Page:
Archie book yanked off the shelves
EVEN comic-book hero Archie has been dragged into the debate on suitable books.
Archie: The Married Life Book 3, which features a gay couple getting married, has been yanked off shelves after its content was deemed to have breached the Media Development Authority's (MDA's) content guidelines.
In response to media queries, an MDA spokesman said it assessed the comic book in March, after receiving a complaint, and "found its content to be in breach of guidelines because of its depiction of the same-sex marriage of two characters in the comic".
The removal of the Archie comic book was discovered when comic artist and illustrator Sonny Liew wrote in to Kinokuniya last week. Mr Liew did so after checking the bookstore's book catalogue, only to realise that it did not carry that particular volume of the series.
"I'd figured that the pressure groups sending out letters to public institutions might not just stop at libraries; it seemed logical that they would want books with objectionable content removed from other sources, including commercial bookstores, so I did a check on that particular volume of Archie, which I know had attracted attention in the United States for featuring a gay marriage," said the 39-year-old in response to media queries.
A day after he wrote in to the bookstore, Mr Liew received a reply that the comic book had been removed.
The reply stated: "We regret that Archie The Married Life 3 is deemed to breach the Content Guidelines for Imported Publications, and removed from sale by notice of MDA. We are not able to sell this title."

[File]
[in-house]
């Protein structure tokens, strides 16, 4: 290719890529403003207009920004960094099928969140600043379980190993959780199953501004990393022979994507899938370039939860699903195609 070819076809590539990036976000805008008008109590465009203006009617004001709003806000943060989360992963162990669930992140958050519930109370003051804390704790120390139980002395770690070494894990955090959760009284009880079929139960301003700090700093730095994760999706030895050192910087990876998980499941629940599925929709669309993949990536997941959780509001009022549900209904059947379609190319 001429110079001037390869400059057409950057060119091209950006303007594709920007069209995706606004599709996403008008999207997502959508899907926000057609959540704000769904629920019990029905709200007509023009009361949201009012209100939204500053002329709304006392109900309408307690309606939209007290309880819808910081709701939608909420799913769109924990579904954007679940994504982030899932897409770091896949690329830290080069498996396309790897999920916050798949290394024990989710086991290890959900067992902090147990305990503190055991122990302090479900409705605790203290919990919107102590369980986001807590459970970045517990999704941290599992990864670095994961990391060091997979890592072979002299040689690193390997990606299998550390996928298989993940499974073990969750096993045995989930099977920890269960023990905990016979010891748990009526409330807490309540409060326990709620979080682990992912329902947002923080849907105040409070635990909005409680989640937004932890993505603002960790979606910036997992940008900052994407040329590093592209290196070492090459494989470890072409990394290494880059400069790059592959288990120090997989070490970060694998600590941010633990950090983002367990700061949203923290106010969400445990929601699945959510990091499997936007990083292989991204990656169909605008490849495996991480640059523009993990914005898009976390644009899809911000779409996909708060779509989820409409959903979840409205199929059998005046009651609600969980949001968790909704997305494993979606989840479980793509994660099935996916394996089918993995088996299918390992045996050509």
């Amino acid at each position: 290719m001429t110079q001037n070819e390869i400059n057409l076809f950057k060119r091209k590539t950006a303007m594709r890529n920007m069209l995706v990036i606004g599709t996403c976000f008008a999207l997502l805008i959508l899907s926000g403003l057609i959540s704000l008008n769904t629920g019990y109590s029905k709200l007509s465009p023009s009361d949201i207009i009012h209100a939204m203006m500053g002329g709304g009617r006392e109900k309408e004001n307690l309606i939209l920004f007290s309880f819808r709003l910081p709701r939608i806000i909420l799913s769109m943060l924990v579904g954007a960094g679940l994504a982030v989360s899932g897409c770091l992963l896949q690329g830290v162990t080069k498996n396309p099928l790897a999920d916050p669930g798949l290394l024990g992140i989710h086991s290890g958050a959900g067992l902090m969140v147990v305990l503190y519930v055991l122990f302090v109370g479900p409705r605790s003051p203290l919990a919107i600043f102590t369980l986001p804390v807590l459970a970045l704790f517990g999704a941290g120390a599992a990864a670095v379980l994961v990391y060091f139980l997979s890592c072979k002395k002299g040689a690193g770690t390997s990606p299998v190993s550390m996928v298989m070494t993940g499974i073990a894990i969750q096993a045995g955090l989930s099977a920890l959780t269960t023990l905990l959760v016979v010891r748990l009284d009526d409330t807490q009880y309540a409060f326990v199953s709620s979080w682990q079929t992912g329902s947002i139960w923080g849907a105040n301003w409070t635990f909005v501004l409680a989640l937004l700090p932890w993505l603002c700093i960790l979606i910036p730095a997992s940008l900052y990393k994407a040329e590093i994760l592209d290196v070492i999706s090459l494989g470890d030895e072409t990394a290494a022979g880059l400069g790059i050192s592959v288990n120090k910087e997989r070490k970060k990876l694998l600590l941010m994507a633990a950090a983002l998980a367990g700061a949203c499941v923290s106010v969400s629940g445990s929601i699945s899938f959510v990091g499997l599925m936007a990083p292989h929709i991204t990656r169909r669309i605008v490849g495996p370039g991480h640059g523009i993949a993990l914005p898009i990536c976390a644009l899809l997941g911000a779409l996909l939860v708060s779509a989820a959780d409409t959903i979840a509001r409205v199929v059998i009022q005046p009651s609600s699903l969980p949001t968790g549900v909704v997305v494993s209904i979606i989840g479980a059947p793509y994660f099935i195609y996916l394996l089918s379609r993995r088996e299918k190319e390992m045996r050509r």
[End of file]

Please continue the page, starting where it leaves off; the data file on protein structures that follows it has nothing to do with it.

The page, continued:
It is unclear when the comic book was removed. Kinokuniya did not respond to queries from My Paper.
The comic book, which was published last year, features marriage between gay character Kevin Keller and his African-American partner, Clay Walker. Earlier, the publisher said that main character Archie would die this week, after taking a bullet intended for Keller.
MDA said that, after reaching its decision, it informed the local distributor not to import or distribute the comic in retail outlets.
"The Publications Consultative Panel, which comprises a cross-section of Singapore society, was consulted. Its members advised that the theme of the comic was not in line with social norms and is in breach of existing content guidelines," said the spokesman.
The import and distribution of publications is largely self-regulated, and book retailers refer to MDA's content guidelines for imported publications.
The National Library Board (NLB) has four copies of the comic book, with three on loan and one copy "in transit".
NLB said that it had acquired the book before MDA found the content to be in breach of the guidelines, and that it will be reviewing the book in the light of MDA's decision.
NLB added that the book was acquired for its adults' collection, and that NLB takes a "broader approach for the adults' collection than it does for its children's collection".